- Inventory control involves the management of products and services across the supply chain, ensuring the right amount of product at the right time.
- Integrating purchasing and inventory control is critical for forward planning and forecasting in today’s economic climate.
- Automated technologies and mobile inventory management systems can help align teams around a single source of truth when making inventory decisions.
The reality is quality inventory data drives sound supply chain strategy. That’s why inventory control is so imperative for growth and success.
Inventory control involves managing company inventory levels across all parts of the supply chain, from raw goods to the final destination. Without a proper handle on your inventory, your supply chain will be inefficient and break down.
When proper inventory control is in place, companies have the right amount of product at the right time to keep the supply chain moving forward. Real-time inventory data has been linked to numerous positive supply chain outcomes including increased visibility, streamlined processes, and tracking of perishable inventory types.
Essential to this process is purchasing. Sound purchasing management allows companies to buy goods in an efficient manner, limiting costs and increasing profits. By harnessing the power of purchasing, manufacturers, wholesalers, and distributors can achieve better inventory control and optimal stock levels in their organization.
Purchasing’s role in inventory management
For many companies, significant resources are invested in inventory. But when purchasing is not monitored alongside inventory, issues occur. In fact, 44% of Digital Inventory Report respondents cite over or understocking of inventory as a critical business challenge.
Purchasing is about far more than the purchase of goods or services, however. A strategic approach to purchasing involves product research, supplier vetting, and monitoring of the product’s delivery, condition, and quantity.
Planning and forecasting
To begin, purchasing should play an active role in planning and forecasting within the supply chain. Forecasting allows manufacturers to predict demand and supply, as well as research suppliers to gameplan future strategies based on market fluctuations.
This practice is critical because it allows companies to make better inventory purchasing decisions, track demand, and decrease unnecessary costs.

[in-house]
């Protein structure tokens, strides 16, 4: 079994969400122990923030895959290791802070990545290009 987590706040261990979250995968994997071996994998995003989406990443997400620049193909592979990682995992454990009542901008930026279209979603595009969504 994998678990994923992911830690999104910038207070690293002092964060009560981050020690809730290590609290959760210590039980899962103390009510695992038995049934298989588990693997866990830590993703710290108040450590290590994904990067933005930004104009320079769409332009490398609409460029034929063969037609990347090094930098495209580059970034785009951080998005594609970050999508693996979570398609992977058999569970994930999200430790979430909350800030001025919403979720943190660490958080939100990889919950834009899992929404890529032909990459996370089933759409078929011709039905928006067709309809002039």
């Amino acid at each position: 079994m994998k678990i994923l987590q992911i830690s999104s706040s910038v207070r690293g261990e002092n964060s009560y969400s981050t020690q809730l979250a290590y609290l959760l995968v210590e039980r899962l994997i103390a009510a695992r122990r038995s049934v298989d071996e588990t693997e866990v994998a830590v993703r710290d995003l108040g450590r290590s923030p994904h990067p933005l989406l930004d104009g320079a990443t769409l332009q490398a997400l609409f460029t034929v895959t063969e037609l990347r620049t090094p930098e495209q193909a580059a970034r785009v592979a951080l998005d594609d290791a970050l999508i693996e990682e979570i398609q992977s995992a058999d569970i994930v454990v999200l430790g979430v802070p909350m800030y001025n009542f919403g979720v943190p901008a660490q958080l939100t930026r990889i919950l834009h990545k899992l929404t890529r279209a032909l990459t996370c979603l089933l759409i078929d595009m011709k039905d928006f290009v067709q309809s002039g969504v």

When forecasting inventory opportunities, it’s important to plan for seasonal variations, fluctuating customer demand, and account for shifts in product availability and pricing. While you can’t predict the future, forecasting can help organizations make informed decisions based on real-time data.
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Creating a long-lasting relationship with suppliers helps drive down inventory costs and provides better access to products. That’s why purchasing professionals should prioritize the supplier relationship. This enables increased trust and the ability to build reliable schedules for shipment of product, as well as heightened competitive advantage.
When choosing a supplier, look for experience, shared commitment, transparency, and the ability to grow long-term. This model of trust and longevity with both partners and suppliers is critical to the success of several high-profile companies, including Coca-Cola.
Collaborative partner relationships will result in a consistently quality product with timely delivery to the consumer.
Negotiations and contracting
Even the best supplier relationships will need to be reviewed from time to time. After all, inflation, changing market factors, supply chain issues, and more will all contribute to a need to revisit agreed-upon contracts.
In fact, many of the top new challenges impacting inventory management professionals are due to the new economic environment we live in. More than 80% cited rising input and procurement costs, 78% cited change in demand, and 77% were impacted by shipping and receiving issues.
While these challenges can’t be prevented entirely, proper negotiations and contracting with suppliers can help ease the burden they cause.
Successful negotiations begin with information. A data-driven approach can help inform conversations and review of existing contracts. Purchasing professionals can help pull forecasted volumes, current inventory patterns, market data, future projections, and historic knowledge on spend and supplier product.
Companies should also be prepared to hear multiple alternatives and ideas to reach a solution. This is why forecasting is so important from the beginning. Knowing what your future projected outcomes and needs are will help you see multiple ways to achieve your goal with your contracts.
An inventory management system can further help with contract management and negotiations. Choose a system that streamlines warehouse operations, gives visibility into inventory control, and delivers accurate, live data. A centralized location that acts as a trusted data source will be vital to conversations.
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Order placement and monitoring
Order placement is also a critical component of inventory management and order management. Order placement involves the formal agreement of goods and services to be ordered from the supplier.
This process involves research into need identification, potential suppliers, price negotiation, and official purchase orders.
By involving purchasing in the order placement phase, inventory management professionals can ensure the required goods arrive in a timely and cost-efficient manner.
Purchasing’s visibility into inventory levels allows companies to reduce their risk of supply chain disruption by knowing what they need and when. In addition, the placement of orders in a timely, proactive fashion enhances inventory operations across the operation. And more frequent ordering can help drive better negotiations with long-term suppliers, resulting in cost savings.